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Logistics Roundtable Gains Visibility
The Western Michigan, Central Michigan and Eastern Michigan roundtables got together last year and cooperatively launched a single Web site, www.mi-clm.org, which serves as a comprehensive source of logistics information for the entire state.
The roundtables’ emphasis is on the education, professional development and networking of people in the field of logistics management, said Timothy Wendt, WMR’s vice president of programs and the Web site’s creator.
Their parent organization, CLM, is an Oakbrook, Ill.-based nonprofit that runs a year-round program of activities, research and meetings focused on developing the theory and understanding of the logistics process and advancing the art and science of managing logistics systems.
All CLM roundtables are organized around the same basic structure and provide a forum for dialogue and education for logistics professionals.
But the 14,000-member CLM is neither a trade association nor a social organization; it’s a worldwide professional organization, Wendt said.
The Western Michigan Roundtable, formed in 1985, covers the western half of Lower Michigan and is based in Grand Rapids. It has about 500 members currently, Wendt said.
The Central Michigan and Eastern Michigan roundtables serve members in their respective areas of the state, but there are no restrictions as to which roundtable members can attend.
The joint Web site debuted last September, and the response has been overwhelming, Wendt said, adding that the site has really increased visibility and awareness of the organization.
“Instead of being just a traditional roundtable Web site, we were looking to give people a source of information that was comprehensive,” Wendt explained. “You don’t have to be an active participant in any of the roundtables to take advantage of the Web site.”
WMR President Bruce Ferrin, an associate professor of marketing and supply management at Western Michigan University’s Haworth College of Business, said it didn’t make much sense for each Michigan roundtable to have a separate Web site.
He pointed out that another thing the group wanted to accomplish through its Web presence was to make it as easy as possible for people interested in roundtable events to register for them. A simple point and click takes care of the registration these days.
Wendt noted that more than 85 percent of event registration is now done via the site.
The site allows for a lot of interaction and communication among the three roundtables, as well.
“Historically, the three Michigan roundtables have functioned completely autonomously,” Ferrin observed. “They didn’t know what we were doing, and we didn’t know what they were doing.”
Neither was there any “cross pollination” as far as programs were concerned, he said.
But that changed last year when the Western and Eastern roundtables joined forces to provide Michigan members with an expanded schedule of events.
Ten events are scheduled this year, though nine per year is the average.
“The idea is that not everybody can get their organization to pony up for a conference registration and travel expenses,” Ferrin explained.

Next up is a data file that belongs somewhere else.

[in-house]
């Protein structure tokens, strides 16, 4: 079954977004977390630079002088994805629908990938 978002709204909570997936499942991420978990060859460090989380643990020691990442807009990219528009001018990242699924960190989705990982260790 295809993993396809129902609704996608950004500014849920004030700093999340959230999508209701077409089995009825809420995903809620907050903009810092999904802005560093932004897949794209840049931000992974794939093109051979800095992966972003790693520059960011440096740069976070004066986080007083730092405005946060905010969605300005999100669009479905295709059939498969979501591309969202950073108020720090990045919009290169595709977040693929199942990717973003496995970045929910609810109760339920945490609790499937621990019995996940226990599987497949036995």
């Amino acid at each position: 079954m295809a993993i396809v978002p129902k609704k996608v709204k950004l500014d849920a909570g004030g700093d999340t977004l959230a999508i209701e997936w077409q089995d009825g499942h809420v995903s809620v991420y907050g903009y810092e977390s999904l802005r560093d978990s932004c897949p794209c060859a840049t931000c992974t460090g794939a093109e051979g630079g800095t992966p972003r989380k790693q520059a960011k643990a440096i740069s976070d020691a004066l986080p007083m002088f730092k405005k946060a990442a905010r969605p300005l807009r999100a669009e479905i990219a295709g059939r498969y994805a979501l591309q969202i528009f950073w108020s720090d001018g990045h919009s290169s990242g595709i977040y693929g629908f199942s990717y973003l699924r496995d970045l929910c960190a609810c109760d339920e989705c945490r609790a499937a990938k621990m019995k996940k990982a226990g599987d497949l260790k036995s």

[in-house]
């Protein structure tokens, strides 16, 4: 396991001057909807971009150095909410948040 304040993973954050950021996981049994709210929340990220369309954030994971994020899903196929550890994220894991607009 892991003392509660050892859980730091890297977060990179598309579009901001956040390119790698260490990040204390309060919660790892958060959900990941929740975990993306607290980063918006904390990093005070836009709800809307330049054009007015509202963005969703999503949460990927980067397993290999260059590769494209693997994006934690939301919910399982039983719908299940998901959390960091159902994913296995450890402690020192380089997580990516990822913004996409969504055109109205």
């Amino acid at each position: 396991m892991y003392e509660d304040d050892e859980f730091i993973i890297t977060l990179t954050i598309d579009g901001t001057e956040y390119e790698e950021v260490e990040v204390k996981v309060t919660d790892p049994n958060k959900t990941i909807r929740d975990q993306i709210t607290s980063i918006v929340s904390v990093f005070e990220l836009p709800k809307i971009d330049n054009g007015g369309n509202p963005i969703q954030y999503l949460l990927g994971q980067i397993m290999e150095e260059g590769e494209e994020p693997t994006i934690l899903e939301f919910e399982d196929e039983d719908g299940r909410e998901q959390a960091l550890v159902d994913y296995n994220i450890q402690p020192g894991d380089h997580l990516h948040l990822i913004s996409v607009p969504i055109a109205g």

“So our idea with programs has been, if you can’t bring the Michigan people to the conference, let’s bring part of the conference to the Michigan people.”
All three roundtables have events unique to them, but a couple times a year they will piggyback on their proximity to draw in a nationally known speaker, Ferrin said.
The cooperation between the three helps present a more alluring package to top speakers in the industry.
“The programs I’m trying to put together for Eastern and Western are going to be targeting the people who are the powerhouses in logistics and supply chain management,” Wendt said.
The No. 1 logistics issue on everyone’s mind presently is security, Ferrin said.
“I think security right now has assumed the same magnitude of attention, maybe even more attention, than Y2K had three or four years ago.”
Supply chain security, in fact, will be addressed Feb. 20 at WMR’s next event at the Crowne Plaza Hotel on 28th Street SE. William Ansley, vice president of UPS’s Trade Management Services, will speak on security issues relating to importing and exporting.
Wendt said he hasn’t heard of any other CLM roundtables that have forged a similar cooperative relationship as the Michigan roundtables have done.
But as Ferrin observed, unlike other states, the Michigan roundtables are fairly close geographically and that’s more conducive to sharing speakers.
Any revenue made off of events goes to a student scholarship fund.
The WMR awards two $1,000 scholarships a year to logistics students who demonstrate strong academic achievement.
The national organization has always had a strong commitment to college and university students and to education, so student involvement has been a CLM roundtable mission since the beginning, Ferrin said.
Roundtable involvement can offer students practical insights into real world problems and real world solutions, he added.
Ferrin said it’s not unusual to see university educators in the logistics discipline involved with CLM roundtables across the country.
Educational involvement is a formally institutionalized part of the roundtable structure, he noted, and the basic structure includes an education position on the executive board.